Vacationing South of the Border

By Rick Steves
Basilica of Our Lady of Guadalupe, Mexico City
Mexico City dresses up for the holidays. The plaza in front of the old Basilica of Our Lady of Guadalupe sports a Christmas tree. (photo: Rick Steves)
El Salvador
It's the people of Central America that making traveling there so memorable. (photo: Rick Steves)

People ask me where I go for a vacation. Europe is certainly my passion and the focus of my work, but Central America has long held a fascination for me. I took my first trip to the region (to both Nicaragua and El Salvador) in 1988, during El Salvador's civil war. I returned to both countries in 1991, after the war ended, and again to El Salvador in 2005. Here are some impressions I brought back from my most recent visit.

I have long recommended, "If you want a meaningful trip to Central America, consider Managua over Mazatlán." I haven't changed my mind, but I did come from my last trip thinking that Nicaragua and El Salvador are not the most enjoyable places to visit.

This excursion took me through big, bustling cities and smaller, more intimate villages. I split my trip into three chunks, spending three days each in Managua (for Christmas), San Salvador, and Mexico City (New Year's). I went first class by hiring local guides with cars for two days in each stopover during my nine-day adventure. This enabled me to experience and learn much more than I would have on my own.

I stayed in comfortable hotels: Hotel Europeo in Managua (cozy, with motel-style rooms around a palm-tree garden, pool, and thatched restaurant in a residential neighborhood); Sheraton Presidente Hotel in San Salvador (top-end, where big-shot politicians stay); and Hotel Catedral in Mexico City (beautifully located behind the cathedral, near the Zócalo, in the colonial center). I'd recommend each one. They each had a wonderful staff, a line on fairly priced taxis, and offered a convenient refuge from the intensity of the streets.

I also visited two of the most popular, idyllic countryside towns: Granada in Nicaragua and Suchitoto in El Salvador. Both have charming, laid-back quarters where backpackers can sip a latte and get online, where rich adventurers can luxuriate in wistful 19th-century colonial elegance, where shops don't have armed guards, where massages are cheap, and where meek artisans reign over street corners. While the beaches, volcanoes, and lake resorts are smaller and less dramatic than in other parts of the region (such as those in Costa Rica and parts of Mexico), I took the time to visit the major natural wonders in each country.

I found that the cuisine of the region was simple, the service was friendly, and the prices were low. Unlike in many parts of Europe, the souvenirs were rustic, the museums and galleries were humble, and the coffee (even in lands famous for producing coffee beans) made me homesick. When relaxing here, my drink of choice was a rum and Coke — which is called a "Nica Libre" ("Free Nicaragua") rather than a "Cuba Libre" — in part, I think, because it's fun to order.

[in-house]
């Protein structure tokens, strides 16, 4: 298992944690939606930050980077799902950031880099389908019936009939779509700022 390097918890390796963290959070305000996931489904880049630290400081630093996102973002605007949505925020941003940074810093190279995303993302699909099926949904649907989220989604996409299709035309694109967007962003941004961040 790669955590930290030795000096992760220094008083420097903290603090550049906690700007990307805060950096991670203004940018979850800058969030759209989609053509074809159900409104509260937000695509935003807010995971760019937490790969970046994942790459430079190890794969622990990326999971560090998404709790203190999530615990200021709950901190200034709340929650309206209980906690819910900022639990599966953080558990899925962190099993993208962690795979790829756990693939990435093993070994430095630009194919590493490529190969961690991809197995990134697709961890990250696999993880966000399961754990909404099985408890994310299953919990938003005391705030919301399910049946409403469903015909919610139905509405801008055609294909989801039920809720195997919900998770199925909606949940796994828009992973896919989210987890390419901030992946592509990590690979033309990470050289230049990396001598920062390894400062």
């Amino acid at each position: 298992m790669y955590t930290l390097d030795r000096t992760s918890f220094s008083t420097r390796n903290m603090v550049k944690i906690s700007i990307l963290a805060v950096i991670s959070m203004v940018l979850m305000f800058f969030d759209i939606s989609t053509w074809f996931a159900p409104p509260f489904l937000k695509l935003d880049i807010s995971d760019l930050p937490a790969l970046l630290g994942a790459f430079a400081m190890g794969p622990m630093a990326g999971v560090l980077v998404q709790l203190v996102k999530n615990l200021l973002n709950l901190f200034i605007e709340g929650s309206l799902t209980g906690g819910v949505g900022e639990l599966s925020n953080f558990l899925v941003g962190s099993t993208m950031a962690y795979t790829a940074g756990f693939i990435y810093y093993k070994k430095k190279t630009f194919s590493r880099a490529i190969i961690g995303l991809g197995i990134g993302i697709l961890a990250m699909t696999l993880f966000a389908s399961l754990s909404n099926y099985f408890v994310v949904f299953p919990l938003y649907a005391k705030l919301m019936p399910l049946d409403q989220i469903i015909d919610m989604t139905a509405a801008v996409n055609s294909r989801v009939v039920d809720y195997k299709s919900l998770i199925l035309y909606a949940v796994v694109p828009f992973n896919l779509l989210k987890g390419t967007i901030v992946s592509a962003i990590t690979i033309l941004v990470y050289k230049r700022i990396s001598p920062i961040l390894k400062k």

If you don't speak Spanish, the language barrier can be more of a challenge than you'll find in Europe, and English-language newspapers and magazines are scarce. Nevertheless, the people are endearing, the lessons are inspiring, and it's truly a land of rapid change. I found myself saying "back in the old days" a lot, referring to memories from my earlier trips. There's something about visiting parts of Central America that stirs a certain traveling soul. As some expats I've gotten to know here say about El Salvador in particular, "It's like a low-grade virus. It gets in you, and you can't get rid of it."

While my first visit in 1988 was to witness and understand an actual war between societal groups, today that struggle has moved from the battlefield to politics. The gap between rich and poor now fills the docket in each country's parliament. Today, proponents for economic justice may win their battles, but they face an infinitely more powerful foe than their local elites: a globalized economy. Through corporation-led globalization, there's been a leap in the power of the developed world over the developing world.

I feel like an expert on Europe, but in Central America, I'm humbled by my lack of knowledge. Fortunately, my nine-day crash course in political and economic issues came with great teachers and the ultimate classroom. In speaking with so many local experts, it occurred to me that Americans who come here in search of understanding (like me) want things in black-and-white clarity. In reality, it is much more complex. I didn't come home with the clean answers I sought, but I did return with a sense of optimism, as the societies of Nicaragua and El Salvador move fitfully but steadily forward. You can't help but fly home from Central America rooting for its beautiful people — and wanting to do more to help them.

This article is used with the permission of Rick Steves' Europe ( Rick Steves writes European guidebooks, hosts travel shows on public TV and radio, and organizes European tours.